(This article belongs to the Special Issue Design of Enzyme Inhibitors as Potential Drugs)
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Open AccessReview
Recent Developments in Peptidyl Diaryl Phoshonates as Inhibitors and Activity-Based Probes for Serine Proteases
Pharmaceuticals 2019, 12(2), 86; https://doi.org/10.3390/ph12020086
Received: 13 May 2019 / Revised: 6 June 2019 / Accepted: 8 June 2019 / Published: 10 June 2019
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Abstract
This review presents current achievements in peptidyl diaryl phosphonates as covalent, specific mechanism-based inhibitors of serine proteases. Along three decades diaryl phosphonates have emerged as invaluable tools in fundamental and applicative studies involving these hydrolases. Such an impact has been promoted by advantageous [...] Read more.
This review presents current achievements in peptidyl diaryl phosphonates as covalent, specific mechanism-based inhibitors of serine proteases. Along three decades diaryl phosphonates have emerged as invaluable tools in fundamental and applicative studies involving these hydrolases. Such an impact has been promoted by advantageous features that characterize the phosphonate compounds and their use. First, the synthesis is versatile and allows comprehensive structural modification and diversification. Accordingly, reactivity and specificity of these bioactive molecules can be easily controlled by appropriate adjustments of the side chains and the leaving groups. Secondly, the phosphonates target exclusively serine proteases and leave other oxygen and sulfur nucleophiles intact. Synthetic accessibility, lack of toxicity, and promising pharmacokinetic properties make them good drug candidates. In consequence, the utility of peptidyl diaryl phosphonates continuously increases and involves novel enzymatic targets and innovative aspects of application. For example, conjugation of the structures of specific inhibitors with reporter groups has become a convenient approach to construct activity-based molecular probes capable of monitoring location and distribution of serine proteases. Full article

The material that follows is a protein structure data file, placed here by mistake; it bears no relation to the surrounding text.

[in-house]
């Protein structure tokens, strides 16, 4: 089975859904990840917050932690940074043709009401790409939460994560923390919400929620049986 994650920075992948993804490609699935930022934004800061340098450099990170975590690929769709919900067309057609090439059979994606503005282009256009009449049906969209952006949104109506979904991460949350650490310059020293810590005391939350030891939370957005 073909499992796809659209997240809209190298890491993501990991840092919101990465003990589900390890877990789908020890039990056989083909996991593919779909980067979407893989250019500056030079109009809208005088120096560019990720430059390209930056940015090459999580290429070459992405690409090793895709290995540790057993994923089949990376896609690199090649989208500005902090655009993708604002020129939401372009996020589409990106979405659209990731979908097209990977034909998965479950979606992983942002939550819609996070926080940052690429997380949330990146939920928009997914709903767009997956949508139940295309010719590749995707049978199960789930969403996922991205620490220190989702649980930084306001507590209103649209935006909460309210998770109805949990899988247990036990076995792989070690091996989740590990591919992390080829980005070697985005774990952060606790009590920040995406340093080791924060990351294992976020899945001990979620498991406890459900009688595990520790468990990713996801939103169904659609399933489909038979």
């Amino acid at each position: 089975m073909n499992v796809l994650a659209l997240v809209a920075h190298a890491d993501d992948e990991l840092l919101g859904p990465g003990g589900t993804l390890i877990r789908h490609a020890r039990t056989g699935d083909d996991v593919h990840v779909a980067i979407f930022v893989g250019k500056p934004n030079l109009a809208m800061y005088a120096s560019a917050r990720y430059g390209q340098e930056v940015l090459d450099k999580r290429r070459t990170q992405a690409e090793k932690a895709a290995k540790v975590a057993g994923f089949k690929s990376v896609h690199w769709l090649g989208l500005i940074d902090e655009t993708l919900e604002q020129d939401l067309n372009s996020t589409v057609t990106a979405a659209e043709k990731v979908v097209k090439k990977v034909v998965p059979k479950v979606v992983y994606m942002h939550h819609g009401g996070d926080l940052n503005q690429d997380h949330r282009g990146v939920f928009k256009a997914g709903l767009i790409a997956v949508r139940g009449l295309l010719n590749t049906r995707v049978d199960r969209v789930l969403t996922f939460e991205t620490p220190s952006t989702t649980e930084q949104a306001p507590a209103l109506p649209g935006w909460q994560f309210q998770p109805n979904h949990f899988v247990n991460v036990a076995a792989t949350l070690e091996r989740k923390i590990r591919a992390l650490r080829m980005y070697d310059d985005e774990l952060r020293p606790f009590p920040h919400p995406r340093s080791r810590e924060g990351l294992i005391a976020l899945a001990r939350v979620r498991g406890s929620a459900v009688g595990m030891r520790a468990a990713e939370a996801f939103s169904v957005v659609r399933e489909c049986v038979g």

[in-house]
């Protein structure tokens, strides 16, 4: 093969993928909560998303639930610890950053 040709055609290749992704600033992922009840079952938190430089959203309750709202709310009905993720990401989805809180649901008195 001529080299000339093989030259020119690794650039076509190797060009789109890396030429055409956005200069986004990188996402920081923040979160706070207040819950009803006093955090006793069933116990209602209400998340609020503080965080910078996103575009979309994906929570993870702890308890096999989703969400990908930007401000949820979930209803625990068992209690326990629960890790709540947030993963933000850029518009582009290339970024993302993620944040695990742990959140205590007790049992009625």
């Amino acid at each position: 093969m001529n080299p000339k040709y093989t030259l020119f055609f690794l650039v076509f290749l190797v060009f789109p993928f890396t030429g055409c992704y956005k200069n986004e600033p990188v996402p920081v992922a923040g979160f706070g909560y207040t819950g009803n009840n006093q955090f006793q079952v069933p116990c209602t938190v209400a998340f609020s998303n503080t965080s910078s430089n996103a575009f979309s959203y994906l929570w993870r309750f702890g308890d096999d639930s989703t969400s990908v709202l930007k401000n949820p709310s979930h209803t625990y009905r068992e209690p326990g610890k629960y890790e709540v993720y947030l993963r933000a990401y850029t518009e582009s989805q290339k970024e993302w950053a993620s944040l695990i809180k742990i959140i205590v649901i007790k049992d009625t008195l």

(This article belongs to the Special Issue Design of Enzyme Inhibitors as Potential Drugs)
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Open AccessCommunication
1,2-Dihydroxyxanthone: Effect on A375-C5 Melanoma Cell Growth Associated with Interference with THP-1 Human Macrophage Activity
Pharmaceuticals 2019, 12(2), 85; https://doi.org/10.3390/ph12020085
Received: 30 April 2019 / Revised: 1 June 2019 / Accepted: 3 June 2019 / Published: 4 June 2019
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Abstract
Xanthones have been suggested as prospective candidates for cancer treatment. 1,2- dihydroxyxanthone (1,2-DHX) is known to interfere with the growth of several cancer cell lines. We investigated the effects of 1,2-DHX on the growth of the A375-C5 melanoma cell line and THP-1 human [...] Read more.
Xanthones have been suggested as prospective candidates for cancer treatment. 1,2- dihydroxyxanthone (1,2-DHX) is known to interfere with the growth of several cancer cell lines. We investigated the effects of 1,2-DHX on the growth of the A375-C5 melanoma cell line and THP-1 human macrophage activity. 1,2-DHX showed a moderate growth inhibition of A375-C5 melanoma cells (concentration that causes a 50% inhibition of cell growth (GI50) = 55.0 ± 2.3 µM), but strongly interfered with THP-1 human macrophage activity. Supernatants from lipopolysaccharide (LPS)-stimulated THP-1 macrophage cultures exposed to 1,2-DHX significantly increased growth inhibition of A375-C5 cells, when compared to supernatants from untreated LPS-stimulated macrophages or to direct treatment with 1,2-DHX only. 1,2-DHX decreased THP-1 secretion of interleukin-1β (IL-1β) and interleukin-10 (IL-10), but stimulated tumor necrosis factor-α (TNF-α) and transforming growth factor-β1 (TGF-β1) production. This xanthone also inhibited nitric oxide (NO) production by RAW 264.7 murine macrophages, possibly through inhibition of inducible NO synthase production. In conclusion, these findings suggest a potential impact of 1,2-DHX in melanoma treatment, not only due to a direct effect on cancer cells but also by modulation of macrophage activity. Full article